The Sunday Times property section has properties that would only be affordable by a tiny percentage of it's readership. The average Sunday Times reader may have a bit more wealth than the UK average overall, but nothing like the amount needed to afford the £2m equestrian properties and £1m foreign second homes they always feature, especially after they will need to upgrade from the £850k 'starter home' they have bought in London.

The thing is that this cannot go on forever. The disenfranchised who cannot afford their London studio flat will soon become the majority even if prices do stop going up now. Of course parental gifts from their own property gains will slow this down a bit, but by the time a parent's house is divided between 2/3 kids and tax is paid there is not that much left to keep this madness going.

.......Runaway houseprices also provide a nice income stream to the government in terms of inheritance tax.......those 2 or 3 children now share their inheritance with the government far more often than was the case when house prices were more reasonable.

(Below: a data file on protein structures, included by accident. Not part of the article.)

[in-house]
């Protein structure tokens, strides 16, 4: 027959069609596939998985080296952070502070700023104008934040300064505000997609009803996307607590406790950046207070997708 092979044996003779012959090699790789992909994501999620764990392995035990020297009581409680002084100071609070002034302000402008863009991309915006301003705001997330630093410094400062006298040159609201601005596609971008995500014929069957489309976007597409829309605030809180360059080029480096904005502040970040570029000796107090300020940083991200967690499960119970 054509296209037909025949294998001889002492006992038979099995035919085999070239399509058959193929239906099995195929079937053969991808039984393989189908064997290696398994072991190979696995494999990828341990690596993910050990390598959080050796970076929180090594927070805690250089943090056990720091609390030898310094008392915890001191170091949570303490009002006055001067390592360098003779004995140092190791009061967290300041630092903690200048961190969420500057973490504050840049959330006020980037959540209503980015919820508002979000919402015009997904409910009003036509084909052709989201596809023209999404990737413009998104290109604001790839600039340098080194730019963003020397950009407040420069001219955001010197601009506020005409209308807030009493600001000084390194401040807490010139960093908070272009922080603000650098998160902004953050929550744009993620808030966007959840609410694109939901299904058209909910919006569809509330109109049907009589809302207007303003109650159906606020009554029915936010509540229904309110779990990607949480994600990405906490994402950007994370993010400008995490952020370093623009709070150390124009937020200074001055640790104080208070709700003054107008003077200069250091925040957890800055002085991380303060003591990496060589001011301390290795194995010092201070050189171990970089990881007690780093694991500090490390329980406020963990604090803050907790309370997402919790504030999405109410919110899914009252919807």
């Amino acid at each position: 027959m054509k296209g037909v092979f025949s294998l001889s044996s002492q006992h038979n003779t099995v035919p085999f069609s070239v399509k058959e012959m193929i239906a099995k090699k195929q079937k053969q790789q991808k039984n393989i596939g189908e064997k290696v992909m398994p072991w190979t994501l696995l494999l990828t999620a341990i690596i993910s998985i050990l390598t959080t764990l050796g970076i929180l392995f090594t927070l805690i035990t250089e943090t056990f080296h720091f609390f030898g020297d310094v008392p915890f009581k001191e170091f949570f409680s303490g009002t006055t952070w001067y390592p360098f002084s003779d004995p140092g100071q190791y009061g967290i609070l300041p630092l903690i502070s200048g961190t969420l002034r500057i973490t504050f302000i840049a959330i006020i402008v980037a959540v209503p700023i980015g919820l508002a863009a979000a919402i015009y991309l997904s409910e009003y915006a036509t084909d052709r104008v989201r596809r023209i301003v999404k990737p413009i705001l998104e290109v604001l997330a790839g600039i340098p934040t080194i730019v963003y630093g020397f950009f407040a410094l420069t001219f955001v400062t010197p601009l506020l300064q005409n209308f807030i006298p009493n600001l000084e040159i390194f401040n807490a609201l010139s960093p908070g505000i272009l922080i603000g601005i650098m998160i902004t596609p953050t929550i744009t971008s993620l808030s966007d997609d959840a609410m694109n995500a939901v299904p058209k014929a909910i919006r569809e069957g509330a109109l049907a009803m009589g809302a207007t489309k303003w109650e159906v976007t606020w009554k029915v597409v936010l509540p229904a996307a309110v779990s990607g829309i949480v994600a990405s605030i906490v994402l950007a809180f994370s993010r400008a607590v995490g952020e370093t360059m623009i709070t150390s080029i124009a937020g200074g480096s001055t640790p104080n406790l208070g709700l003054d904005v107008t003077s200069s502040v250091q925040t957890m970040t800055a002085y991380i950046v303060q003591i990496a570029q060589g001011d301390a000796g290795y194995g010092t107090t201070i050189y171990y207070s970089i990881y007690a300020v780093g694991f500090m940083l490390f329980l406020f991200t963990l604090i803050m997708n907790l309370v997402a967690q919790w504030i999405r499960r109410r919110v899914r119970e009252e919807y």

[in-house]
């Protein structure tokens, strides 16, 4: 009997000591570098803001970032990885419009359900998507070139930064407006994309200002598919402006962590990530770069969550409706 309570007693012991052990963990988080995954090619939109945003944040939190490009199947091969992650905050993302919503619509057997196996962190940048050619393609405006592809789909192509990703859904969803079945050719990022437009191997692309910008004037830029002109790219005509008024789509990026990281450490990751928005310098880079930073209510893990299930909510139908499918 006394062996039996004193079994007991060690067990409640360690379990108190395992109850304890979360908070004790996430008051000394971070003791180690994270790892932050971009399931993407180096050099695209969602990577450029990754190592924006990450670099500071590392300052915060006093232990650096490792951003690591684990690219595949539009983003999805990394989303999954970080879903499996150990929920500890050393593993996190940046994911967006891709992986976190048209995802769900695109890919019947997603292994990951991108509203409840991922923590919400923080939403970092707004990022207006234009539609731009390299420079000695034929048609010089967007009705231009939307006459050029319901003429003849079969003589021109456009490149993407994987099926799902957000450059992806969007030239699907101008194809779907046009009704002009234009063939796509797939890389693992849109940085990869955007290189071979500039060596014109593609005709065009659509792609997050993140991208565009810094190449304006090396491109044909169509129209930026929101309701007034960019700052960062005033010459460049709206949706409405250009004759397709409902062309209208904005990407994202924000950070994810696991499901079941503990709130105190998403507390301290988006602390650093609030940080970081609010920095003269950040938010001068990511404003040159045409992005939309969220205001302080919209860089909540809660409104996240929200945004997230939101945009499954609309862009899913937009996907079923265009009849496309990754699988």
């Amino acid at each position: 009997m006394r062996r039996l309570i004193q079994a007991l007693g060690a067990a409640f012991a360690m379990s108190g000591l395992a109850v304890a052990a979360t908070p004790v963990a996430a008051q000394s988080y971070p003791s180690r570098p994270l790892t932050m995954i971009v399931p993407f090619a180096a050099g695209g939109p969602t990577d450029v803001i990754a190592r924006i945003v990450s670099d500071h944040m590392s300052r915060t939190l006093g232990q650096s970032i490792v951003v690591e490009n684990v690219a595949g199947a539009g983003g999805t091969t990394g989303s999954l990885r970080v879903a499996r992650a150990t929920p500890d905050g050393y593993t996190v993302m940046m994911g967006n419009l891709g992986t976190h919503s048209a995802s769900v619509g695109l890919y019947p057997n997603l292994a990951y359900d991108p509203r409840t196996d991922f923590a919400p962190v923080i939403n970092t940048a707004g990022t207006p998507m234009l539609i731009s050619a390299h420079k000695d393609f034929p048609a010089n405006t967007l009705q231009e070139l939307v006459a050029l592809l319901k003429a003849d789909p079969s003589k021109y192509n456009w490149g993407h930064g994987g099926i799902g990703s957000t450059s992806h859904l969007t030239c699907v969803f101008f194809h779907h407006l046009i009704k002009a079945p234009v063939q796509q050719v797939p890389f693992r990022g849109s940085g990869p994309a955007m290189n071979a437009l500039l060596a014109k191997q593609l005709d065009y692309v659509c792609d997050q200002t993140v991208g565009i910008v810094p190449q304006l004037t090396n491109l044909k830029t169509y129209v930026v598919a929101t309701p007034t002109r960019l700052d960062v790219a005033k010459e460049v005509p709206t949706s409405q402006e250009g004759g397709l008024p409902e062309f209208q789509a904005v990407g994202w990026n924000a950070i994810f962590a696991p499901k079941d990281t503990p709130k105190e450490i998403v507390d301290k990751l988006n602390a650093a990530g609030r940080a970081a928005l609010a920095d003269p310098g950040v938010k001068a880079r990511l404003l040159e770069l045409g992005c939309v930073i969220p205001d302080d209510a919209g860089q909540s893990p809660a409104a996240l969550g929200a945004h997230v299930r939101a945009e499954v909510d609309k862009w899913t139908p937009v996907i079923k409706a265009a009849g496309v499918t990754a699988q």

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.......Runaway houseprices also provide a nice income stream to the government in terms of inheritance tax.......those 2 or 3 children now share their inheritance with the government far more often than was the case when house prices were more reasonable.

Indeed, although surely this will change as well?

There are already thousands of families out there who never would have been anywhere near the IHT threshold before but are now above it because of inflated house prices. I'd have thought the practice of giving up all assets to children at least 7 years in advance and retaining assets below the threshold to avoid IHT and care home fees will become increasingly widespread...

...and then the government will change the rules again.

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  • 245 Brexit, House prices and Summer 2020

    1. 1. Including the effects Brexit, where do you think average UK house prices will be relative to now in June 2020?


      • down 5% +
      • down 2.5%
      • Even
      • up 2.5%
      • up 5%